Your black patches you wear variously. Beau. & Fl. 4. (Gun.) A piece of greased cloth or leather used as wrapping for a rifle ball, to make it fit the bore. 5. Fig.: Anything regarded as a patch; a small piece of ground; a tract; a plot; as, scattered patches of trees or growing corn.
Employed about this patch of ground. Bunyan. 6. (Mil.) A block on the muzzle of a gun, to do away with the effect of dispart, in sighting. 7. A paltry fellow; a rogue; a ninny; a fool.
[ Obsolete or Colloq.] "Thou scurvy patch
." Shak. Patch ice
, ice in overlapping pieces in the sea.
-- Soft patch
, a patch for covering a crack in a metallic vessel, as a steam boiler, consisting of soft material, as putty, covered and held in place by a plate bolted or riveted fast.
Patch Patch transitive verb
[ imperfect & past participle Patched
; present participle & verbal noun Patching
.] 1. To mend by sewing on a piece or pieces of cloth, leather, or the like; as, to patch a coat. 2. To mend with pieces; to repair with pieces festened on; to repair clumsily; as, to patch the roof of a house. 3. To adorn, as the face, with a patch or patches.
Ladies who patched both sides of their faces. Spectator. 4. To make of pieces or patches; to repair as with patches; to arrange in a hasty or clumsy manner; -- generally with up ; as, to patch up a truce.
"If you'll patch
a quarrel." Shak.
Patcher Patch"er noun One who patches or botches. Foxe.
Patchery Patch"er·y noun Botchery; covering of defects; bungling; hypocrisy. [ R.] Shak.
Patchingly Patch"ing·ly adverb Knavishy; deceitfully. [ Obsolete]
Patchouli, Patchouly Pa·tchou"li, Pa·tchou"ly noun [ CF. French patchouli ; probably of East Indian origin.] 1. (Botany) A mintlike plant ( Pogostemon Patchouli ) of the East Indies, yielding an essential oil from which a highly valued perfume is made. 2. The perfume made from this plant. Patchouly camphor (Chemistry) , a substance homologous with and resembling borneol, found in patchouly oil.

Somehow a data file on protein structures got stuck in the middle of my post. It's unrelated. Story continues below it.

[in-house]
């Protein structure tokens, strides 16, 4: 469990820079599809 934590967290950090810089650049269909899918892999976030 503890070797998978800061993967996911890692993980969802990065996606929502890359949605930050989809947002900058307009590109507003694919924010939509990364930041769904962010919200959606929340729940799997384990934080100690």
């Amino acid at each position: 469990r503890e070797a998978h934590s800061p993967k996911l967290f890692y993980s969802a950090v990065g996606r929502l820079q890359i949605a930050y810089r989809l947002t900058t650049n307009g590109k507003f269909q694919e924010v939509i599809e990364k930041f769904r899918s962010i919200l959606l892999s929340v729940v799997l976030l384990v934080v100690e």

Patchwork Patch"work` noun Work composed of pieces sewed together, esp. pieces of various colors and figures; hence, anything put together of incongruous or ill-adapted parts; something irregularly clumsily composed; a thing putched up. Swift.
Patchy Patch"y adjective Full of, or covered with, patches; abounding in patches.
Paté Pa`té" adjective (Her.) See Patté .
Paté Pa`té" noun [ French pâté .] 1. A pie. See Patty . 2. (Fort.) A kind of platform with a parapet, usually of an oval form, and generally erected in marshy grounds to cover a gate of a fortified place. [ R.]
Pate Pate noun
[ Confer LG. & Prov. German pattkopf
, scabby head; patt
, scab + kopf
head.] 1. The head of a person; the top, or crown, of the head.
[ Now generally used in contempt or ridicule.]
His mischief shall return upon his own head, and his violent dealing shall come down upon his own pate . Ps. vii. 16.
Fat paunches have lean pate . Shak. 2. The skin of a calf's head.
Pated Pat"ed adjective Having a pate; -- used only in composition; as, long- pated ; shallow- pated .
Patee Pa·tee" noun See Pattee .
Patefaction Pat`e·fac"tion noun [ Latin patefactio , from patefacere to open; patere to lie open + facere to make.] The act of opening, disclosing, or manifesting; open declaration. Jer. Taylor.
Patela Pat"e·la noun [ Hind. patelā .] A large flat-bottomed trading boat peculiar to the river Ganges; -- called also puteli .
Patella Pa·tel"la noun
; plural Patellæ
. [ Latin , a small pan, the kneepan, dim. of patina
, a pan, dish.] 1. A small dish, pan, or vase. 2. (Anat.) The kneepan; the cap of the knee. 3. (Zoology) A genus of marine gastropods, including many species of limpets. The shell has the form of a flattened cone. The common European limpet ( Patella vulgata ) is largely used for food. 4. (Botany) A kind of apothecium in lichens, which is orbicular, flat, and sessile, and has a special rim not a part of the thallus.
Patellar Pa·tel"lar adjective (Anat.) Of or pertaining to the patella, or kneepan.
Patelliform Pa·tel"li·form adjective [ Patella + form : confer French pattelliforme .] 1. Having the form of a patella. 2. (Zoology) Resembling a limpet of the genus Patella.
Patellula Pa·tel"lu·la noun
; plural Patellulæ
. [ New Latin , dim. of Latin patella
. See Patella
.] (Zoology) A cuplike sucker on the feet of certain insects.
Paten Pat"en noun [ Late Latin patina , patena , from Latin patina , patena , a pan; confer Latin patere to be open, English patent , and Greek ... a kind of flat dish: confer French patène . Confer Patina .] 1. A plate. [ Obsolete] 2. (Eccl.) The place on which the consecrated bread is placed in the Eucharist, or on which the host is placed during the Mass. It is usually small, and formed as to fit the chalice, or cup, as a cover. [ Written also patin , patine .]
Patena Pat"e·na noun [ Late Latin ] (Eccl.) A paten.
Patena Pa·te"na noun [ Confer Portuguese patena a paten.] A grassy expanse in the hill region of Ceylon.